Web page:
Ahead of the Government reviewing the country's tier restrictions next Wednesday (16 December), Mayor of London Sadiq Khan said there is 'growing speculation' among political leaders in the capital that London needs to move to the highest tier in England's Coronavirus alert system.
Transmission figures for the week to December 3 show Coronavirus cases have increased in 24 of London's 32 boroughs.
Neil Pattison, director at hospitality jobs board Caterer.com, says moving the capital into Tier 3 would further devastate the industry.
“Pent up demand for pints in the pub or a meal out could have injected as much as £15.9bn into the economy before New Year’s Day," he says.
"The ever-changing tiered restrictions and the possibility of London being placed into Tier 3 would further devastate the hospitality industry, with businesses across the country already bracing themselves to lose £8bn in expected revenue this festive season under the current rules.
"As well as damage to the sector, tighter restrictions will undoubtedly force many thousands of our talented hospitality workforce to look elsewhere for work."
London currently sits in Tier 2, where restrictions ban household mixing in indoor settings and require pubs and bars to close unless they are able to serve a 'substantial meal'.
In a statement yesterday (9 December), Khan urged Londoners to follow the rules to avoid a further surge in cases that could see the capital smacked with Tier 3 restrictions, which require all hospitality businesses to close except for takeaway and delivery.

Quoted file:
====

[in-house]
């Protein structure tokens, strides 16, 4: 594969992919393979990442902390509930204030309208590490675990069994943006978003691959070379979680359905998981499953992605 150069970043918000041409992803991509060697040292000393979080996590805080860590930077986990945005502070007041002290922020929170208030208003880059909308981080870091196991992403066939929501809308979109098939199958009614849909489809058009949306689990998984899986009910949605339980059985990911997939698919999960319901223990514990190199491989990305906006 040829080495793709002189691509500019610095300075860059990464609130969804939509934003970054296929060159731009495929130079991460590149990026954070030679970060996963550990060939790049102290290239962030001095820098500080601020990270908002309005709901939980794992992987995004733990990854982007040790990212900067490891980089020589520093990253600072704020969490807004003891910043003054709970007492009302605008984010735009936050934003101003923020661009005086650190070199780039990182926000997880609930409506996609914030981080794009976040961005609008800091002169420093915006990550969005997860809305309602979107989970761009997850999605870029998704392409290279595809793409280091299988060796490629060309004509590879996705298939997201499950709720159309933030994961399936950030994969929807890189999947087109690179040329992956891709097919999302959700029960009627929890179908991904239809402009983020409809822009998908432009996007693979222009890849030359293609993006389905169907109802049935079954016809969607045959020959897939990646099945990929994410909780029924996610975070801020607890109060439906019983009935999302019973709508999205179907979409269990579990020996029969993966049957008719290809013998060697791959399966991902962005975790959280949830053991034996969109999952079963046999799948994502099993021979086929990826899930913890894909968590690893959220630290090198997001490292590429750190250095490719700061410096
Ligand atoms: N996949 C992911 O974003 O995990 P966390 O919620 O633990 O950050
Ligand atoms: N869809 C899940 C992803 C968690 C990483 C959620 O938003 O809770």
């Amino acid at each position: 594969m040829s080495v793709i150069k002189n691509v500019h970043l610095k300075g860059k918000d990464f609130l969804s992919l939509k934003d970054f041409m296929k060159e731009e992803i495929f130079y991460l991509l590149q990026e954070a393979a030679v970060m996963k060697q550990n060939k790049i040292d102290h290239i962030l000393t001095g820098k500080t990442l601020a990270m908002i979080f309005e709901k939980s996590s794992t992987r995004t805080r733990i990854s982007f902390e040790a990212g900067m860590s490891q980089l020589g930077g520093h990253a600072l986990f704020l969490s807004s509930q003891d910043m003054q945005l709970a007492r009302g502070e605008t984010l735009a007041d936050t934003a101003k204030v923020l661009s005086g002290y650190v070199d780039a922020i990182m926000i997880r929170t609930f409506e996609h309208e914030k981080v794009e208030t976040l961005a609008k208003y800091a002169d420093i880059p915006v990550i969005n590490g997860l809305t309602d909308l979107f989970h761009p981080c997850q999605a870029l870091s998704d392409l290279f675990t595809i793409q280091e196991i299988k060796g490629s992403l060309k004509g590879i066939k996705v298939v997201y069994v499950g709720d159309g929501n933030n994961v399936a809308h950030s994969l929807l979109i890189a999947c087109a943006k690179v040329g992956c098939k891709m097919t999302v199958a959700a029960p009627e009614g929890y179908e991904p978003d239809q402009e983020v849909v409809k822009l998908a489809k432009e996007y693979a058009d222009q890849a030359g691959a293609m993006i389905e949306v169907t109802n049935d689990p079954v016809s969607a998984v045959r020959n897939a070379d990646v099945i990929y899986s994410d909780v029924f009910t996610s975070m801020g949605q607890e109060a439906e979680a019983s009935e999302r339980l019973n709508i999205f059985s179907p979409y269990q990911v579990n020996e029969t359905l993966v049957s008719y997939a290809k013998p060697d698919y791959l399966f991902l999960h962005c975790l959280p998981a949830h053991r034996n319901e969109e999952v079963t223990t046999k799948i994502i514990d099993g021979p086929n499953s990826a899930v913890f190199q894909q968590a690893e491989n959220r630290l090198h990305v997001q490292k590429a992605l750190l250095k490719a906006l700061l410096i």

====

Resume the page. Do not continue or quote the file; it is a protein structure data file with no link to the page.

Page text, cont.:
He said: "The number of Coronavirus cases in London are rising again and if we don't all work together now we face tougher restrictions across the capital.
"Londoners have worked incredibly hard to help bring down the number of cases before, but we must not risk undoing all the sacrifices that have been made by lowering our guard and allowing cases to rise further ahead of Christmas.
"I urge all Londoners to follow the rules - for the good of the loved ones that we want to see over the festive period and to help all our local businesses who need our support."
The Mayor has also questioned the timing of potentially placing stricter restrictions before Christmas, when restrictions are set to be eased nationally for a five day period to allow households to mix over the festive break.
Should the Government choose not to move London to Tier 3, it will increase the pressure on ministers to move areas of northern England including Greater Manchester - where levels of transmission appear to be receding - down to Tier 2.
A Department of Health spokesperson told the BBC: "Tiering decisions are based on a range of criteria including how quickly case rates are going up or down, cases in the over 60s, pressure on the NHS and local circumstances.
"The Government will review the tiering allocations every 14 days and areas will move up or down the tiers based on these indicators from local areas."